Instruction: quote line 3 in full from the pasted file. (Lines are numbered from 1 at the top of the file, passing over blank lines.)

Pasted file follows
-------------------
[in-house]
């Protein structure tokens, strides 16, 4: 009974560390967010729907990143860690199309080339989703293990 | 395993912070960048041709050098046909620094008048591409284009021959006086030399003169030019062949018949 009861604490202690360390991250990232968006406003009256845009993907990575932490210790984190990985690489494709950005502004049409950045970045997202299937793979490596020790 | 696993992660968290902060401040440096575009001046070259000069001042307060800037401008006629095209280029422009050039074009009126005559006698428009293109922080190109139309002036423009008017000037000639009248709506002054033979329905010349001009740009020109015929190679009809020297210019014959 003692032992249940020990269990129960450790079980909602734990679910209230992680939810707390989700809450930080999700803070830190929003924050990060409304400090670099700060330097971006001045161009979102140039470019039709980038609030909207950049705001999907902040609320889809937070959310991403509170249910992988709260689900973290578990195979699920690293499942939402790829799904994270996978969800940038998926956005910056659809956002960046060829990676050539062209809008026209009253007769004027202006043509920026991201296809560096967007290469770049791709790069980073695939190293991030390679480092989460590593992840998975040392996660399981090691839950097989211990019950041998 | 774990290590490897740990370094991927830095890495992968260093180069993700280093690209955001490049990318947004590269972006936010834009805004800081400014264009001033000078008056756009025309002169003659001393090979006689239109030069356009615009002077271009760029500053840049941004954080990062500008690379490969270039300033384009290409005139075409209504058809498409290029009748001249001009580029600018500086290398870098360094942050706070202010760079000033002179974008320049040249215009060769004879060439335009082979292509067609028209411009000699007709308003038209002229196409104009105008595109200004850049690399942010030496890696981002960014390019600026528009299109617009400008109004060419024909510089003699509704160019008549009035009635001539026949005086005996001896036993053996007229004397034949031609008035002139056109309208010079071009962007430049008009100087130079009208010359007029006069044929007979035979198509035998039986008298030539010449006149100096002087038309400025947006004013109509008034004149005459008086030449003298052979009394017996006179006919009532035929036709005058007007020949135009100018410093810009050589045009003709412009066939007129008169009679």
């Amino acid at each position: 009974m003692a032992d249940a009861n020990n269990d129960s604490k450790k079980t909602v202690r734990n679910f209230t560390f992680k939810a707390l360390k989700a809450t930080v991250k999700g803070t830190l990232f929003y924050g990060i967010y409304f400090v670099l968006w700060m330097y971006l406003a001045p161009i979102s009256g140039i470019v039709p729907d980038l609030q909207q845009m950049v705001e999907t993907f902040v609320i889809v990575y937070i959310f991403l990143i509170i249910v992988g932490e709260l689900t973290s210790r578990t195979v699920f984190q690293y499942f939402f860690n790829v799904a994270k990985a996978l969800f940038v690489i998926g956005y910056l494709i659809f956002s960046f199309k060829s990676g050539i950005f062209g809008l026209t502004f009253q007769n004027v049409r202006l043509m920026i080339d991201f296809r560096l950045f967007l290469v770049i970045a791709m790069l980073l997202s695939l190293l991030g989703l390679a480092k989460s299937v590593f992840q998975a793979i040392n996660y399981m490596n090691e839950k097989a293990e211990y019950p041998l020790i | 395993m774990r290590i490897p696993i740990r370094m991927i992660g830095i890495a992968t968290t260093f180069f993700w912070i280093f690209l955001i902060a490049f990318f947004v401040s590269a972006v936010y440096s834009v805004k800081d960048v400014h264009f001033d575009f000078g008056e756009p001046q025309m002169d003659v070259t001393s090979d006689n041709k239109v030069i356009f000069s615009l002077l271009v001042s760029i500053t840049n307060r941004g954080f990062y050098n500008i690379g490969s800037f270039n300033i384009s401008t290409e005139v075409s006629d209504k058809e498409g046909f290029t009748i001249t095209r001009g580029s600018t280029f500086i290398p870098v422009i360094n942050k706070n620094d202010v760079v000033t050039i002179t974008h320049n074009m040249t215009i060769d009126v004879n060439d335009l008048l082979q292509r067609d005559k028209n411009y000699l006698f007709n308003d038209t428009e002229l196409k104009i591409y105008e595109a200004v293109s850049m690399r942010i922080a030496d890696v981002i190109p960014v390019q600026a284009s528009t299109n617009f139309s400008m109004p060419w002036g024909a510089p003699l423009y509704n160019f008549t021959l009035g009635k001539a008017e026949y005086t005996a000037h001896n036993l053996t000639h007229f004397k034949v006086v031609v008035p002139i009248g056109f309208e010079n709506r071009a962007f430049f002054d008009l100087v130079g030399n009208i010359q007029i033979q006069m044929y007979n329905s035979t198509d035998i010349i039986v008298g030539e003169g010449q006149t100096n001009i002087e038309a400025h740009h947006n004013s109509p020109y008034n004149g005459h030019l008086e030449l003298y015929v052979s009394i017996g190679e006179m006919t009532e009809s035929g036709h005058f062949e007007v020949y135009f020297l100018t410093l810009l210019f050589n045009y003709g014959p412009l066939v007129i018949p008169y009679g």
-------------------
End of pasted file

């Amino acid at each position: 009974m003692a032992d249940a009861n020990n269990d129960s604490k450790k079980t909602v202690r734990n679910f209230t560390f992680k939810a707390l360390k989700a809450t930080v991250k999700g803070t830190l990232f929003y924050g990060i967010y409304f400090v670099l968006w700060m330097y971006l406003a001045p161009i979102s009256g140039i470019v039709p729907d980038l609030q909207q845009m950049v705001e999907t993907f902040v609320i889809v990575y937070i959310f991403l990143i509170i249910v992988g932490e709260l689900t973290s210790r578990t195979v699920f984190q690293y499942f939402f860690n790829v799904a994270k990985a996978l969800f940038v690489i998926g956005y910056l494709i659809f956002s960046f199309k060829s990676g050539i950005f062209g809008l026209t502004f009253q007769n004027v049409r202006l043509m920026i080339d991201f296809r560096l950045f967007l290469v770049i970045a791709m790069l980073l997202s695939l190293l991030g989703l390679a480092k989460s299937v590593f992840q998975a793979i040392n996660y399981m490596n090691e839950k097989a293990e211990y019950p041998l020790i | 395993m774990r290590i490897p696993i740990r370094m991927i992660g830095i890495a992968t968290t260093f180069f993700w912070i280093f690209l955001i902060a490049f990318f947004v401040s590269a972006v936010y440096s834009v805004k800081d960048v400014h264009f001033d575009f000078g008056e756009p001046q025309m002169d003659v070259t001393s090979d006689n041709k239109v030069i356009f000069s615009l002077l271009v001042s760029i500053t840049n307060r941004g954080f990062y050098n500008i690379g490969s800037f270039n300033i384009s401008t290409e005139v075409s006629d209504k058809e498409g046909f290029t009748i001249t095209r001009g580029s600018t280029f500086i290398p870098v422009i360094n942050k706070n620094d202010v760079v000033t050039i002179t974008h320049n074009m040249t215009i060769d009126v004879n060439d335009l008048l082979q292509r067609d005559k028209n411009y000699l006698f007709n308003d038209t428009e002229l196409k104009i591409y105008e595109a200004v293109s850049m690399r942010i922080a030496d890696v981002i190109p960014v390019q600026a284009s528009t299109n617009f139309s400008m109004p060419w002036g024909a510089p003699l423009y509704n160019f008549t021959l009035g009635k001539a008017e026949y005086t005996a000037h001896n036993l053996t000639h007229f004397k034949v006086v031609v008035p002139i009248g056109f309208e010079n709506r071009a962007f430049f002054d008009l100087v130079g030399n009208i010359q007029i033979q006069m044929y007979n329905s035979t198509d035998i010349i039986v008298g030539e003169g010449q006149t100096n001009i002087e038309a400025h740009h947006n004013s109509p020109y008034n004149g005459h030019l008086e030449l003298y015929v052979s009394i017996g190679e006179m006919t009532e009809s035929g036709h005058f062949e007007v020949y135009f020297l100018t410093l810009l210019f050589n045009y003709g014959p412009l066939v007129i018949p008169y009679g």